Czech chef checks into a happening city

Nie Xin
The restaurant where Michal Radek works, Krajánek Czech Brewery, features Czech and European cuisine. It is the first and only Czech restaurant with a brewery in Shanghai.
Nie Xin
Jiang Xiaowei / SHINE

Chef Michal Radek at Krajánek Czech Brewery

Every day, Michal Radek rides a scooter from his home in Shanghai to the restaurant where he has worked for the past three years. It only takes a couple of minutes, but he loves the view along the waterfront, which is maybe why the 35-year-old Czech chef has decided to stay here.

“It’s a very pleasant thing to ride a bicycle along the riverside to work, no matter how busy the traffic is in this city,” Radek says.

“At the first glance, Shanghai’s traffic looks dangerous and chaotic, but after a very short time I got used to it — surprised to see Shanghai transport so fast and efficient,” Radek says of his first impression of the city. He uses the word “unbelievable” to describe this city. His hometown of Prague has a population of just over 1 million.

“I don’t think I have ever seen a building or bridge built as fast as here in China,” he adds. “I was also surprised to see how many multinational corporations are based here. Shanghai is just a multicultural center and a happening city!”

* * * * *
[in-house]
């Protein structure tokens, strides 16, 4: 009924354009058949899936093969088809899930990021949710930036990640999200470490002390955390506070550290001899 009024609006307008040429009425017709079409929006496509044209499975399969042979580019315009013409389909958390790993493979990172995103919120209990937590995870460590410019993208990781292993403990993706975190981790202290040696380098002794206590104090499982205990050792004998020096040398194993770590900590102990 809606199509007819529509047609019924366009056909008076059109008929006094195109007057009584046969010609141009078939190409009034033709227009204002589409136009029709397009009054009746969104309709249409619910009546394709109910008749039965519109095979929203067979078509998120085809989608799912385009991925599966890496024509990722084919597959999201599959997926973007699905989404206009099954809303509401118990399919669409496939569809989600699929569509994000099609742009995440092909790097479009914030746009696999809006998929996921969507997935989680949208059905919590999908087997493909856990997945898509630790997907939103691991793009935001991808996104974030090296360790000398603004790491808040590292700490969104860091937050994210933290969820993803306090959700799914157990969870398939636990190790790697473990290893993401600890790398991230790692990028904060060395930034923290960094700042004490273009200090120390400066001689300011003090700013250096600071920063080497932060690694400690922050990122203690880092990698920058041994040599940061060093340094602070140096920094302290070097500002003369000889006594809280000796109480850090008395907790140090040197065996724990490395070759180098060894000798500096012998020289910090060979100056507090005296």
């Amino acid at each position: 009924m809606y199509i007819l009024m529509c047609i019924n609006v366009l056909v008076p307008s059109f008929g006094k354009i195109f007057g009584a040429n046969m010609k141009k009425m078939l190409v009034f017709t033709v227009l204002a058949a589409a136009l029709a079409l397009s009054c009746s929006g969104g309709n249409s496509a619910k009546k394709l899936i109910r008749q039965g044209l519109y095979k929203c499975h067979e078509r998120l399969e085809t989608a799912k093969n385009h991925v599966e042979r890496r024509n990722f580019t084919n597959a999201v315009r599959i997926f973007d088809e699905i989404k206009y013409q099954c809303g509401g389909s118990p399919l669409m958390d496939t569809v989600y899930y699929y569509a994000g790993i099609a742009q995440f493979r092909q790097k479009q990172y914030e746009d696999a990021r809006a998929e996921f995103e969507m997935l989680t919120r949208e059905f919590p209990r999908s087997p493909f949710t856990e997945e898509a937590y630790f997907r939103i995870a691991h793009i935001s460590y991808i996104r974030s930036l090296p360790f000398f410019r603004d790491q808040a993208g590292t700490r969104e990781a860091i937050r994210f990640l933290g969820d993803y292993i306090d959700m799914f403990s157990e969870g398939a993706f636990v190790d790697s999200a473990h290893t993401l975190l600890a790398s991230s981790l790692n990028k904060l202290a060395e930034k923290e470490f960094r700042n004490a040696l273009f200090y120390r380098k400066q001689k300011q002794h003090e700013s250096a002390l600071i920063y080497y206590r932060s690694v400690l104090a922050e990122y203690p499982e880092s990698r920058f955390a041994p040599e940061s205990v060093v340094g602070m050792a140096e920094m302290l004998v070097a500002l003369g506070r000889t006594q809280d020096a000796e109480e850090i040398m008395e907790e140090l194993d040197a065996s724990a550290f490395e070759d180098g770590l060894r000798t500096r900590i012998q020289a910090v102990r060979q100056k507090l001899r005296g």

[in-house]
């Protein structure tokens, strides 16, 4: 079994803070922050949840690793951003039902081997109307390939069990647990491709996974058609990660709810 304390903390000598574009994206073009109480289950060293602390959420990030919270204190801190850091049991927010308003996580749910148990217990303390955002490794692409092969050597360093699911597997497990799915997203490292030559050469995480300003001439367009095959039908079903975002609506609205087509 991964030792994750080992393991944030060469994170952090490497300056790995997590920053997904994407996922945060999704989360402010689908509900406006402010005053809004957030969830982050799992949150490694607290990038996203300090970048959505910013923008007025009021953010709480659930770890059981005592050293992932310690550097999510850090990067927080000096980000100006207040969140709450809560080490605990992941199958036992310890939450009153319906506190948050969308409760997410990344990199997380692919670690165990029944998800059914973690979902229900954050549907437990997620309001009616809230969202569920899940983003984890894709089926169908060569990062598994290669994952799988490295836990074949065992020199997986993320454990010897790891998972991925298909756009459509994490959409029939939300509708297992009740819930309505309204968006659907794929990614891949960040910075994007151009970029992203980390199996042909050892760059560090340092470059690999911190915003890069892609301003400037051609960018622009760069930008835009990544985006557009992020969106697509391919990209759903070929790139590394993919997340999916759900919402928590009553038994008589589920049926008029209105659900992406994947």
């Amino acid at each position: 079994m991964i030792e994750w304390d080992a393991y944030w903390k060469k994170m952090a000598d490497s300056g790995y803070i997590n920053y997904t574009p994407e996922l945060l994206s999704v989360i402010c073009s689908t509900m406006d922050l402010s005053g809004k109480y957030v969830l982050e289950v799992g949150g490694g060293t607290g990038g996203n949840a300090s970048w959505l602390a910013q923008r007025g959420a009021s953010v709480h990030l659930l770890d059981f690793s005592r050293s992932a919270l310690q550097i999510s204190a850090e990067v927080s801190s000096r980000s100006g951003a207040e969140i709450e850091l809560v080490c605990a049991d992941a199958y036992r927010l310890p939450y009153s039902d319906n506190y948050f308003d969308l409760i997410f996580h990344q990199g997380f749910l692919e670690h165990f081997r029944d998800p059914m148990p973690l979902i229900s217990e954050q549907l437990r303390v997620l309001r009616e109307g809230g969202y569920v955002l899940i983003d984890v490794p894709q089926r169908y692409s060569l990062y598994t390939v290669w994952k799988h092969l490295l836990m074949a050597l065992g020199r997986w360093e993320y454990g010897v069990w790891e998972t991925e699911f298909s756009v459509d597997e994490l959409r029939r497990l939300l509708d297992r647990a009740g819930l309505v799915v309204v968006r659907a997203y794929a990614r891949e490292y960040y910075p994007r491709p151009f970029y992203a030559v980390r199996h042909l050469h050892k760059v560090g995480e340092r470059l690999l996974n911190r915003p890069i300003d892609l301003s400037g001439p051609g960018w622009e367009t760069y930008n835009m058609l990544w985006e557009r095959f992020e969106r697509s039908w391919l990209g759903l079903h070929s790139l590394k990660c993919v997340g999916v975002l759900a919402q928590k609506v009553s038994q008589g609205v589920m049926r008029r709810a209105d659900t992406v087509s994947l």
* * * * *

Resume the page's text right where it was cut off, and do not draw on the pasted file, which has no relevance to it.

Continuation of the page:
The restaurant where Radek works — Krajánek Czech Brewery — features Czech and European cuisine, and is the first and still the only Czech restaurant with a brewery in Shanghai. It boasts an authentic Czech atmosphere, even the wooden chairs are from the Czech Republic.

The restaurant is in a commercial building on the Huangpu riverside in the West Bund in Xuhui District.

Jiang Xiaowei / SHINE

Radek works with a Chinese colleague in the kitchen.

Radek’s daily routine starts with paperwork before stepping into the kitchen and heading his team of eight Chinese chefs. The restaurant is open for both lunch and dinner at the weekend.

The restaurant opened at the beginning of 2015 and Radek was soon invited to join by one of the Chinese owners of the restaurant. He had been living in the Czech Republic for almost 30 years and Radek was a family friend. 

Before the job offer, Radek had been in the food and beverage industry for almost 20 years, with plenty of overseas experience — from hotels and restaurants in Australia, a Michelin-starred restaurant in England and throughout Europe with several catering companies.

“Let me show you those facilities, huge machines for the fresh beer making,” he says as he points out the beers on offer in the restaurant.

“This is my baby,” he laughs.

The restaurant brews three types of their own beers and they also import Pilsner Urguell, the world’s first blond or pale lager. 

“Some customers come especially for the beer and enjoying live music and sometimes a Czech movie we play here,” Radek says.

A year ago his wife Zdenička gave birth to baby boy Antonín. And at the end of the year they are expecting another one — his name will be Hugo. 

But it wasn’t easy at first. “The main challenge for me was communication,” he says. “Chinese is very difficult and it’s a slow learning process for me,” Radek recalls.

When he injured his finger at work, “it was even impossible to tell the people in pharmacy that I would like to buy a plaster.”